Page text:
Euroclear criticised the G7 proposal to give frozen Russian assets to Ukraine

The head of Euroclear’s international platform in Belgium, Liv Mostri, has said that she opposes the initiative of the informal international G7 group to provide frozen assets of the Russian Central Bank to Ukraine for its recovery, calling the idea an “indirect confiscation”.

The idea of the G7 is to use Russian assets as collateral to borrow money and give it to Ukraine. Then they want to “force” Russia to repay it, and if it refuses, to confiscate the assets even then.

However, the CEO of the depository, where some 191bn of Russian assets are frozen, said such an initiative would have risks for the European financial system and expose the company to lawsuits.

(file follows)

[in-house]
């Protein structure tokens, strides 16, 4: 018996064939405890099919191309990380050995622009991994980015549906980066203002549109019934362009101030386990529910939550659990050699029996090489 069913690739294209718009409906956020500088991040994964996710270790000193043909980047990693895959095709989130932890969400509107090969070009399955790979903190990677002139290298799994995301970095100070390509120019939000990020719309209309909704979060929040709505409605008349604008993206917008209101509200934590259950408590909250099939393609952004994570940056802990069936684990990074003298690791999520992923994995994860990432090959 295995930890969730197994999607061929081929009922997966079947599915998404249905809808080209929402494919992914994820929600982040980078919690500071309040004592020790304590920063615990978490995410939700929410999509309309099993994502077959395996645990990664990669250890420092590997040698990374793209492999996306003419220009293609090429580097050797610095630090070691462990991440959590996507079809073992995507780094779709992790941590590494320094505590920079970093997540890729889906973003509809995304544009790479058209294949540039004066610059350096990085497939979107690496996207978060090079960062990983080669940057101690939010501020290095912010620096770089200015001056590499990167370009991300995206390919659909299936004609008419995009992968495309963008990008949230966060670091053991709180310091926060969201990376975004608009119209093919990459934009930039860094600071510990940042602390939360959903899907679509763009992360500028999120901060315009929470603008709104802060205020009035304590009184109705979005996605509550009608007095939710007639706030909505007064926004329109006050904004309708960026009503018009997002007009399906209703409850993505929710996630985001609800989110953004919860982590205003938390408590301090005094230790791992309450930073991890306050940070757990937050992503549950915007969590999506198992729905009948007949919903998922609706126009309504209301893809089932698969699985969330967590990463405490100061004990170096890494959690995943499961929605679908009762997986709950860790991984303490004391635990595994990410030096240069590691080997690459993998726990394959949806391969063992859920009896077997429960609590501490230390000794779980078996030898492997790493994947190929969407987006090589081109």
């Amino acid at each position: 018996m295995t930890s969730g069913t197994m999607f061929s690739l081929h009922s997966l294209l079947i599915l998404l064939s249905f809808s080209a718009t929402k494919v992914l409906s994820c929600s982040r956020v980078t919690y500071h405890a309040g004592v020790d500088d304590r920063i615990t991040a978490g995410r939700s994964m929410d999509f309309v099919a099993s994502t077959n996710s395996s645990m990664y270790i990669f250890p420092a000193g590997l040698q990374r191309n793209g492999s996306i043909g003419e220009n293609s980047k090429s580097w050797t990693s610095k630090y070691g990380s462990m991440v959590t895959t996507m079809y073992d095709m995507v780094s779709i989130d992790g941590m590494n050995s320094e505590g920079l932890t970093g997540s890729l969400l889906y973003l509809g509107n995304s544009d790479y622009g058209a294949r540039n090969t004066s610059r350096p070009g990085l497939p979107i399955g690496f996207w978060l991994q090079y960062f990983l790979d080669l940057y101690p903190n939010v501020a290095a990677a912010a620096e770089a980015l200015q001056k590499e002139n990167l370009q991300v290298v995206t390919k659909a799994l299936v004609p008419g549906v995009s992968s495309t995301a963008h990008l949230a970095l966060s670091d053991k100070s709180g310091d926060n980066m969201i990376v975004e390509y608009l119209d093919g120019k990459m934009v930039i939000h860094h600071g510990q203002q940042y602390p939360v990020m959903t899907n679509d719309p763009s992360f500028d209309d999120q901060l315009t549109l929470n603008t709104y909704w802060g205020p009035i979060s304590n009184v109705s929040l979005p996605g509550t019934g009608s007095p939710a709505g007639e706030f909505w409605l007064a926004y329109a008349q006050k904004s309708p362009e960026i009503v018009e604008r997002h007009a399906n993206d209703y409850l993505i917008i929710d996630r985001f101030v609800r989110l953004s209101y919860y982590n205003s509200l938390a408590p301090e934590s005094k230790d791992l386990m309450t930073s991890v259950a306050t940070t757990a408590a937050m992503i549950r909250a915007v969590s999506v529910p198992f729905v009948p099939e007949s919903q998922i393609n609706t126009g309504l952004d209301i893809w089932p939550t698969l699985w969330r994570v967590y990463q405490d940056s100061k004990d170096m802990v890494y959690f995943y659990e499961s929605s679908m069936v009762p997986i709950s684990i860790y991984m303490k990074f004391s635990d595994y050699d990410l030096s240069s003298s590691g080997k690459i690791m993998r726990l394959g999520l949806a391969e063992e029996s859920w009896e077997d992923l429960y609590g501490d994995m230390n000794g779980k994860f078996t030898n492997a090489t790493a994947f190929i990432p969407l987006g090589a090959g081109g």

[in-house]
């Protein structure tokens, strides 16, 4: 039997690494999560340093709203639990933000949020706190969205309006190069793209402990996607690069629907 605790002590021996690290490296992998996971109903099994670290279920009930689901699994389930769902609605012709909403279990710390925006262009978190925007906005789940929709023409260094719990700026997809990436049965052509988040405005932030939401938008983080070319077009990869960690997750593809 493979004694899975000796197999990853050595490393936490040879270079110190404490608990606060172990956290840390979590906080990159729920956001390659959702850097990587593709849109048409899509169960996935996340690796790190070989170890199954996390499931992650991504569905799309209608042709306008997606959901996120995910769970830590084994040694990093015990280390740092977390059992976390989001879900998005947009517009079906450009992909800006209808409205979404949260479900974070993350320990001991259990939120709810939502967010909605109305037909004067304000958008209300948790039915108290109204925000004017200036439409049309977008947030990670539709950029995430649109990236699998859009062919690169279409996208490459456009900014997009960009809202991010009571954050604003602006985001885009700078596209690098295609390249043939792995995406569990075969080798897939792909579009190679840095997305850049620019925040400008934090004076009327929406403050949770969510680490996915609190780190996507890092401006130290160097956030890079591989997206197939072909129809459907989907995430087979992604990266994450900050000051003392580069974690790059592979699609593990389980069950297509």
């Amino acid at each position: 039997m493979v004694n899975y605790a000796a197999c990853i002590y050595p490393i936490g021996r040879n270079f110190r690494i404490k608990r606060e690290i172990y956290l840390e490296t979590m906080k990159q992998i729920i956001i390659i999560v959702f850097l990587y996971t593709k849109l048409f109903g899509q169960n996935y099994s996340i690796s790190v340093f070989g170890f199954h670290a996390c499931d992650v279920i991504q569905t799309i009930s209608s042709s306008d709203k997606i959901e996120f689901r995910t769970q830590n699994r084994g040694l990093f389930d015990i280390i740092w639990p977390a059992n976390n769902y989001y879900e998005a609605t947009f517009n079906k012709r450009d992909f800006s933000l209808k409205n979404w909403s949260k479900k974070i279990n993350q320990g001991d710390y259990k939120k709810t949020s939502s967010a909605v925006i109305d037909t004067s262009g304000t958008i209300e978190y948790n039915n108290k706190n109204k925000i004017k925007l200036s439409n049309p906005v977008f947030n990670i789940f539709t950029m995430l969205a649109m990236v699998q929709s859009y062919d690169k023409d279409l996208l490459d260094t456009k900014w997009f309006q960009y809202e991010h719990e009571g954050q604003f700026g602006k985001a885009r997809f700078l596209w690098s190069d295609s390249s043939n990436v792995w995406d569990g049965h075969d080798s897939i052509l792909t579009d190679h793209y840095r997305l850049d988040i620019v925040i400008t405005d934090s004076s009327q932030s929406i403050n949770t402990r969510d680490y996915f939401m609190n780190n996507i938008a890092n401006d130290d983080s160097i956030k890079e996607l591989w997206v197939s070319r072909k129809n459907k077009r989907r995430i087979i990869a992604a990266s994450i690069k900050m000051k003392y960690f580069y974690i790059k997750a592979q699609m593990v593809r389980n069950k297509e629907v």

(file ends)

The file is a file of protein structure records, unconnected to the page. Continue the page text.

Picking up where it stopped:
“Using assets you don’t own as collateral is very close to indirect confiscation or commitment to future confiscation, which could have exactly the same impact on markets as direct confiscation,” the head of Euroclear’s international platform told the Financial Times.

She said she could not imagine the Bank of Russia simply accepting that “what has been confiscated and that Euroclear’s liabilities have simply ceased to exist.” The financier expressed hope that “reasonable and rational will prevail” so that confidence in the Belgian system, European capital markets and the euro will not suffer.

Earlier, former adviser to US President Ronald Reagan, Doug Bandow, mentioned in an article for the American Conservative (AC) magazine that Russia could confiscate the assets of Western countries in response to the appropriation of its own foreign exchange reserves.